“The Big Sick”

I’ve been saying since I started watching HBO’s great “Silicon Valley” that Kumail Nanjiani (Dinesh) is the funniest person on television. In “The Big Sick,” he further demonstrates his comedic talent as both co-writer and leading man.

Based on true events in Nanjiani and his wife (and co-writer) Emily V. Gordon’s relationship, Nanjiani is a semi-fictional version of himself. Kumail works as a full-time Uber driver and standup comedian in Chicago where he meets Emily (Zoe Kazan) at one of his shows. What starts as a fling blossoms into something serious for Kumail and Emily, but two things stand between them: his culture and her mysterious illness.

Most rom-coms have a couple meet in the first act, get together and break up in the second act, then reconcile in the final act via a ridiculous scenario. “The Big Sick” defies genre conventions, thanks to Nanjiani and Gordon’s experiences. This is a funny, sweet, and personal film.

Nanjiani shows gifted talent as his fictionalized self, going through a number of emotions. Kumail lies to his loved ones as a defense mechanism and learns that telling the truth helps insecurities. Kazan’s Emily is a great foil to Kumail since she hides certain things from him, which lead to both sad and awkwardly funny scenarios.

Ray Romano and Holly Hunter excel as Kazan’s parents, Beth and Terry. Hunter should be considered for award recognition. She’s high-strung, judgmental, but also an understanding mentor figure to Kumail. The second act primarily focuses on Kumail bonding with them and helping them overcome their differences. It’s nice to see a romantic comedy without the cliched antagonistic parents.

There are scenes with Kumail’s family that risk going this route, but Kumail’s parents’ (Anupam Kher and Zenobia Shroff) logic is understandable. They want Kumail to find happiness, but also consider their way in doing so.

“The Big Sick” is 124 minutes long, but it wastes no time with feelings. The montages are heartwarming, the arguments between Kumail and Emily are heartbreaking, and the standup sequences are insightful. For couples who need a date movie, “The Big Sick” is a perfect choice.

Grade: A

 

 

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“La La Land”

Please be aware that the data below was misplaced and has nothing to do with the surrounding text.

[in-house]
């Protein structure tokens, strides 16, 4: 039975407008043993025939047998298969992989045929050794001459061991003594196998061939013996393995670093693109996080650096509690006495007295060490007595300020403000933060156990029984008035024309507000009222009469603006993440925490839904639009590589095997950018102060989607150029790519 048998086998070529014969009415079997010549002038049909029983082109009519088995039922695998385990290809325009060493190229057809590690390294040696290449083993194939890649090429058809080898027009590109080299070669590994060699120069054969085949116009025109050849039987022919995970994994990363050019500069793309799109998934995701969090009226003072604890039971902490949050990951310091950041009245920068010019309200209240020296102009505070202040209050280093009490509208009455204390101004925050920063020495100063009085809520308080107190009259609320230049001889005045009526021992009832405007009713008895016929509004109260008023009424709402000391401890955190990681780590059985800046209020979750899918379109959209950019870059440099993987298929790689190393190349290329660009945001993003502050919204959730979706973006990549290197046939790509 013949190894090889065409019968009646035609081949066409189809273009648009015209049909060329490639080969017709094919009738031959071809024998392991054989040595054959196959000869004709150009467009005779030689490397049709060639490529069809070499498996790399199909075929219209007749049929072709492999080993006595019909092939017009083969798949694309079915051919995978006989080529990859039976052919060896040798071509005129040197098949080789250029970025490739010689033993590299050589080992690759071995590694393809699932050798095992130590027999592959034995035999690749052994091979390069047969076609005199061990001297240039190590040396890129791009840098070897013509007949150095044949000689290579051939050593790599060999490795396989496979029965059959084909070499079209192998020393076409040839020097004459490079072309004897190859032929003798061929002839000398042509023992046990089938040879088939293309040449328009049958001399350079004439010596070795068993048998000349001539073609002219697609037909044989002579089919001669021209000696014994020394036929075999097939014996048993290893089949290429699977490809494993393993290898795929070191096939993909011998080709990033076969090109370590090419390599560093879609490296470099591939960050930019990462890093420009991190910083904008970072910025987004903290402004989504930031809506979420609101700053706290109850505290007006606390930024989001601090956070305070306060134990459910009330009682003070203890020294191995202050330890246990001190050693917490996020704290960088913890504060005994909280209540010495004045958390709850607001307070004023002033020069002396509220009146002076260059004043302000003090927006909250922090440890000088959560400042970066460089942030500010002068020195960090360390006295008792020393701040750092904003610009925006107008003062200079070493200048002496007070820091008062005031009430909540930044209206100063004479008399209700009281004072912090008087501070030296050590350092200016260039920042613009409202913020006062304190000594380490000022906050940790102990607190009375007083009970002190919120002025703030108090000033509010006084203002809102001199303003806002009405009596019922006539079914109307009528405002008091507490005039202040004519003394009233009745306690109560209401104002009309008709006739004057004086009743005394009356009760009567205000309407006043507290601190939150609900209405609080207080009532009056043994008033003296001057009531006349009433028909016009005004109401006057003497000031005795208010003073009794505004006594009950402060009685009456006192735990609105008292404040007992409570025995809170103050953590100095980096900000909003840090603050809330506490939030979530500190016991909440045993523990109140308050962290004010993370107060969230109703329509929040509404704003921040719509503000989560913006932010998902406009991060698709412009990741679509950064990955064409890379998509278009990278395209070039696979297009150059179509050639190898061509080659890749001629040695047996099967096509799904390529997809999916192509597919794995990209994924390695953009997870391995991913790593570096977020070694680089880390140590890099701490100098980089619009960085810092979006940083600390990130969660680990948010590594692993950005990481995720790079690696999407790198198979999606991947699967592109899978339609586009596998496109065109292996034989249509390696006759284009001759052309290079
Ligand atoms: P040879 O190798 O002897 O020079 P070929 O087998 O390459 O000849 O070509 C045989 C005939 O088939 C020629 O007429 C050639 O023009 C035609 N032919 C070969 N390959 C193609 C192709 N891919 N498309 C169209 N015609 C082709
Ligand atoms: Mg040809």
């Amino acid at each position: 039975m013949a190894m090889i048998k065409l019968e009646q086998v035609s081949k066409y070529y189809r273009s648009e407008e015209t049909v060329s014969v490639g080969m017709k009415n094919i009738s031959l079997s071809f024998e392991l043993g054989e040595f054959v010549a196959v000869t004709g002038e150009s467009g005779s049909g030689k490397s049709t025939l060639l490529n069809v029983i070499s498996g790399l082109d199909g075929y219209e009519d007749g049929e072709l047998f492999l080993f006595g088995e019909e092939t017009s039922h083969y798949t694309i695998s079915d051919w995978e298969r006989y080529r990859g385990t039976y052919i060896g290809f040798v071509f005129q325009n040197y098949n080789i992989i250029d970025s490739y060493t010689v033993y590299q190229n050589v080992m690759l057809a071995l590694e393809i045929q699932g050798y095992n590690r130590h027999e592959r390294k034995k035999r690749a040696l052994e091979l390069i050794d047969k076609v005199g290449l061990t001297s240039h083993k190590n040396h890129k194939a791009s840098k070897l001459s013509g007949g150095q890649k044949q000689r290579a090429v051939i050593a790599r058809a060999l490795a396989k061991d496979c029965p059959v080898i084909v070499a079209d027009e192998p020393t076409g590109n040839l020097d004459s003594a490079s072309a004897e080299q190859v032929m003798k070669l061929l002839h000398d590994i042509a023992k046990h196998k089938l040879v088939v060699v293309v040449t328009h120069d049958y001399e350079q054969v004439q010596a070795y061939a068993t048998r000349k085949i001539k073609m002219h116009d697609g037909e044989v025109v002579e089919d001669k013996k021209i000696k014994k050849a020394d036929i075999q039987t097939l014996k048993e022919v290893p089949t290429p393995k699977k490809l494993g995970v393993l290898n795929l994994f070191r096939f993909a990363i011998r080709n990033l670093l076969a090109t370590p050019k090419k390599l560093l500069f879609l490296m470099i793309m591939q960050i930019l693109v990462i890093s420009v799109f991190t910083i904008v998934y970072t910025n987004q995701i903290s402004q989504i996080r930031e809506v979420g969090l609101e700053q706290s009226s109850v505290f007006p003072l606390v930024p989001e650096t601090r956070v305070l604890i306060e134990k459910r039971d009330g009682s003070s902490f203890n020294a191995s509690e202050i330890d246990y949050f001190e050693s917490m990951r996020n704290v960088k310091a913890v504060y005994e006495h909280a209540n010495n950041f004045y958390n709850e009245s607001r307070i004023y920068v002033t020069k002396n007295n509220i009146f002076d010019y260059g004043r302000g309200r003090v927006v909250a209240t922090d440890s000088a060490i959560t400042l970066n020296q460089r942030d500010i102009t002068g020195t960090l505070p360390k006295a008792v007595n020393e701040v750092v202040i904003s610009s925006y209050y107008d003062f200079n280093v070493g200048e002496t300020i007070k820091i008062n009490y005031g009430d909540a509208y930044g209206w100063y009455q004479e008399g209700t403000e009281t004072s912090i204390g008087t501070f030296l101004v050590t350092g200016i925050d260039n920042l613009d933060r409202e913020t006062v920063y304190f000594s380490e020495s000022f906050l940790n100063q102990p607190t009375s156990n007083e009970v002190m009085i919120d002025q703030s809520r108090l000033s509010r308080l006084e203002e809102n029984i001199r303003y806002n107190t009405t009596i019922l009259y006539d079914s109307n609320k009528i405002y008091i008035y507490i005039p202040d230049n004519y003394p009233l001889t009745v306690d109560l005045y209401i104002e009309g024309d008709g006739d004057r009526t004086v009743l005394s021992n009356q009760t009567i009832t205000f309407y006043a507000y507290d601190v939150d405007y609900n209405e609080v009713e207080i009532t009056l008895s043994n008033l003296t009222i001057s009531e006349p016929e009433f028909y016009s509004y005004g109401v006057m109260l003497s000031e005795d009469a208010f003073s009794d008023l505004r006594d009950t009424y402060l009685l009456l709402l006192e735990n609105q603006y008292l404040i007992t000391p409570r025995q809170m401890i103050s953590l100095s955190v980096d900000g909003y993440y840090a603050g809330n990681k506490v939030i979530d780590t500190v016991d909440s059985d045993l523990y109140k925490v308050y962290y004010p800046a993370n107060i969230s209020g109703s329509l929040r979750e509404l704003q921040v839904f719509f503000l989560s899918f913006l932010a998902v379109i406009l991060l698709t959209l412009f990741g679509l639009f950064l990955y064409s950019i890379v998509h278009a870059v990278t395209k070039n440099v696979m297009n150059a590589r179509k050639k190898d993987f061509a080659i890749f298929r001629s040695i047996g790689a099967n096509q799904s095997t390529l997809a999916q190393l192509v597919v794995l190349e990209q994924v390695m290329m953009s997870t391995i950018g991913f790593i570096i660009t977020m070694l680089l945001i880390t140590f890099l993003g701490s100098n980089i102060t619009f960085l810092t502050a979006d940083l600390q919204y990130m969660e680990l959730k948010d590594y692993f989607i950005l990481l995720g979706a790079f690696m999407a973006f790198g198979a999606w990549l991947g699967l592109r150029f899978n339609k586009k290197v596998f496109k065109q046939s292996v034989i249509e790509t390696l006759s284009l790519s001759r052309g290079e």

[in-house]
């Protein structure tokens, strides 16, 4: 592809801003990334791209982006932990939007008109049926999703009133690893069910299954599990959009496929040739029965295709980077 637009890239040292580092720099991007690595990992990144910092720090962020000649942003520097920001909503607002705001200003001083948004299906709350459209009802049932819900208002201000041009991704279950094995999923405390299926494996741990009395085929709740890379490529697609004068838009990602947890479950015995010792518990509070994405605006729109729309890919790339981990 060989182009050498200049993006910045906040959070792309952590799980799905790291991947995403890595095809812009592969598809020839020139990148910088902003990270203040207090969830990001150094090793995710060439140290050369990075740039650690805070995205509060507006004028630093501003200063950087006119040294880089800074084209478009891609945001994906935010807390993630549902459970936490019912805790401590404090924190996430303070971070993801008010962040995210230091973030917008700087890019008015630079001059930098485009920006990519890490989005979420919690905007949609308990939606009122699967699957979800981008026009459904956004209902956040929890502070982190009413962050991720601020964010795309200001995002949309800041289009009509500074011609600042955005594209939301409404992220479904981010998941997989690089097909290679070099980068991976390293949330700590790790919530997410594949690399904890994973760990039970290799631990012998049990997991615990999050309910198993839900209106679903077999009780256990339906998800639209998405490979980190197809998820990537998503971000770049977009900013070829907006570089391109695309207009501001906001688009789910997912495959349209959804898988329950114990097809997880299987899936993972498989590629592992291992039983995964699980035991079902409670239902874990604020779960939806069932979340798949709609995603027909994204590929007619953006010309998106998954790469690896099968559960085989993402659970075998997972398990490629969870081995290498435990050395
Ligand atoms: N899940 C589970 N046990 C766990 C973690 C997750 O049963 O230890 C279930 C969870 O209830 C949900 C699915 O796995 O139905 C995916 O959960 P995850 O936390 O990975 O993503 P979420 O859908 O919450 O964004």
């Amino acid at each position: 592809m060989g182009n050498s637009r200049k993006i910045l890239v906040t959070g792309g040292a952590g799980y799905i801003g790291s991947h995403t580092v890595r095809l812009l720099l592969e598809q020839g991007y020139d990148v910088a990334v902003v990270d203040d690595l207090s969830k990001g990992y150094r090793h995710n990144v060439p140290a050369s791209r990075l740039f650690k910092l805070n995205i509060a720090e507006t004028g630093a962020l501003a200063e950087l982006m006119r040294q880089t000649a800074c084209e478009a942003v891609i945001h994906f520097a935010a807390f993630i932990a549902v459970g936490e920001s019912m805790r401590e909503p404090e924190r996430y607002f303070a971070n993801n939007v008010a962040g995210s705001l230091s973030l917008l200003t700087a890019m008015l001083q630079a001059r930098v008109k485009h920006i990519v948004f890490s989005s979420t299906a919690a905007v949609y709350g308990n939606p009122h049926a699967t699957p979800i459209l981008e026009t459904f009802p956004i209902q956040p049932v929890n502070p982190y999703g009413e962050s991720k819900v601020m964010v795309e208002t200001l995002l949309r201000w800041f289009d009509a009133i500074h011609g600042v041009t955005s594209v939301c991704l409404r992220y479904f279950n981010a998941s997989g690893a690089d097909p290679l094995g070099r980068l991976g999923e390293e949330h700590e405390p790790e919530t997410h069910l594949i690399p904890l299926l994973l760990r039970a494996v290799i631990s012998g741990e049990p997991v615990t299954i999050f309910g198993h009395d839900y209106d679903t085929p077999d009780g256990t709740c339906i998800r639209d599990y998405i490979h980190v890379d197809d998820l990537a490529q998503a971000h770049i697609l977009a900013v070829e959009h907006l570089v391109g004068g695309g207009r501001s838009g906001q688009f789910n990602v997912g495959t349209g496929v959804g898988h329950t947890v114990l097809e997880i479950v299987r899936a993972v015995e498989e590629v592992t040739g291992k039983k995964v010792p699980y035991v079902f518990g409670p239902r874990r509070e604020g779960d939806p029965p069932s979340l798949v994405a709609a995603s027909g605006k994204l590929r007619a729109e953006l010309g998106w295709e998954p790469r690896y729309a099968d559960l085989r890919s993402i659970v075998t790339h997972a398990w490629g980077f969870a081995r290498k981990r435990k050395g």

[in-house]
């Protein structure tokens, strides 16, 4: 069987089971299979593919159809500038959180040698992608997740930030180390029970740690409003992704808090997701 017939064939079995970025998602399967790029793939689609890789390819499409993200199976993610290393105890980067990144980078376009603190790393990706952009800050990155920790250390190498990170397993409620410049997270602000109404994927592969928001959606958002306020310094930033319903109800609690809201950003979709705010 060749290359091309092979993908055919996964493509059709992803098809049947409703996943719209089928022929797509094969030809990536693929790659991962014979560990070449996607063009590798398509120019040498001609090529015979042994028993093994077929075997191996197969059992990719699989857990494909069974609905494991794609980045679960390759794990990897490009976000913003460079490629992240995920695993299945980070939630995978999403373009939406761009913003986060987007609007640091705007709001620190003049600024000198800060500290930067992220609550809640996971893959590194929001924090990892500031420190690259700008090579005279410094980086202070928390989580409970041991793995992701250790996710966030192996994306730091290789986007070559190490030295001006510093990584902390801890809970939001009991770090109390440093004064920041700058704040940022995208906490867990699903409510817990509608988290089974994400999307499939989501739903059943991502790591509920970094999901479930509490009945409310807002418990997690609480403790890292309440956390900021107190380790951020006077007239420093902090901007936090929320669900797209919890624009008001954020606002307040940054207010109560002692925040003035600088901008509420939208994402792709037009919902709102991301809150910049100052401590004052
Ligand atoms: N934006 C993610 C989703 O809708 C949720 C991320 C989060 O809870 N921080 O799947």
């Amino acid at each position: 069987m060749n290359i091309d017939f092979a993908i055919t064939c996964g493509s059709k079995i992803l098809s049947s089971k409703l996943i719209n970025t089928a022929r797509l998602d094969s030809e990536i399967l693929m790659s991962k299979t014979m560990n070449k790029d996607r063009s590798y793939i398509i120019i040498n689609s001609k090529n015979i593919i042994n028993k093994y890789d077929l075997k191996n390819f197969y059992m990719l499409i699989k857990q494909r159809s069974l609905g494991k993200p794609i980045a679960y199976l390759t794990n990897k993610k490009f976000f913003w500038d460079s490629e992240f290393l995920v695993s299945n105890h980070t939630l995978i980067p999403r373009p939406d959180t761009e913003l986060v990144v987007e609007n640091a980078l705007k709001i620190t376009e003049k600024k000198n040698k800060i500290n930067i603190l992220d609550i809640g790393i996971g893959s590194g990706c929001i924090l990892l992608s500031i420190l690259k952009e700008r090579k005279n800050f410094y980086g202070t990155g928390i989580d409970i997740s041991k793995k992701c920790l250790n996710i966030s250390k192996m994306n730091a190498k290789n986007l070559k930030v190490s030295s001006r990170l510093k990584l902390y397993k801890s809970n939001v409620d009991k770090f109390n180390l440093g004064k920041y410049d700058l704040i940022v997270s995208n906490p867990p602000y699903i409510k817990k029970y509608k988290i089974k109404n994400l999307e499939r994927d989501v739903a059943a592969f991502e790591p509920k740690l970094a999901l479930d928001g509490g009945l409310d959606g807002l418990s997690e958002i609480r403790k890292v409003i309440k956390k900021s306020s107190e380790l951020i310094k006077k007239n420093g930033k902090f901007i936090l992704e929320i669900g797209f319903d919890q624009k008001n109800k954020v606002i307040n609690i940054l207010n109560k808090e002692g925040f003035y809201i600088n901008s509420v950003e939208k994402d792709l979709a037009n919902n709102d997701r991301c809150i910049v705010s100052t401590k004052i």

Director Damien Chazelle demonstrated his passion for jazz music in “Whiplash” two years ago, which was one of 2014’s best films. He further expresses his passion for both jazz and film in “La La Land,” which is the most passionate and energetic film of the year.

Sebastian (Ryan Gosling) is a self-righteous jazz musician. He wants to open his own club, but he doesn’t know where to begin. Mia (Emma Stone) is an aspiring actress. She wants to make it big, but doesn’t have faith in herself. Of course they meet and a romance blossoms, but we’re also treated to rich dialogue and lively musical numbers.

There isn’t a single dull moment in “La La Land.” From the retro opening credits to the end montage, Chazelle is on fire with the musical numbers and emotional moments. The opening scene is a masterful tracking shot, choreographing dozens of extras on a freeway who perform “Another Day of Sun.”

Every shot in this film is perfect and shows off the glamorous side of Los Angeles (a city I find dirty). Chazelle cuts the film brilliantly to highlight Sebastian and Mia’s emotions. They’re an adorable pair with great chemistry, but their mutual insecurities are overbearing.

As the film goes on, the drama progresses and we see that there are consequences to the couple following their dreams. Chazelle is less cynical about passion in “La La Land” than he was in “Whiplash,” but he remains realistic. He’s stating that you should follow your dreams, but there will be challenges along the way.

His intimacy with “La La Land” never comes off pretentious, but rather an introduction. Sebastian introduces a jazz-hating Mia to the genre, turning her into a fan. I don’t like musicals and have little jazz knowledge, but I know after watching “La La Land,” I want to watch more musicals and listen to more jazz.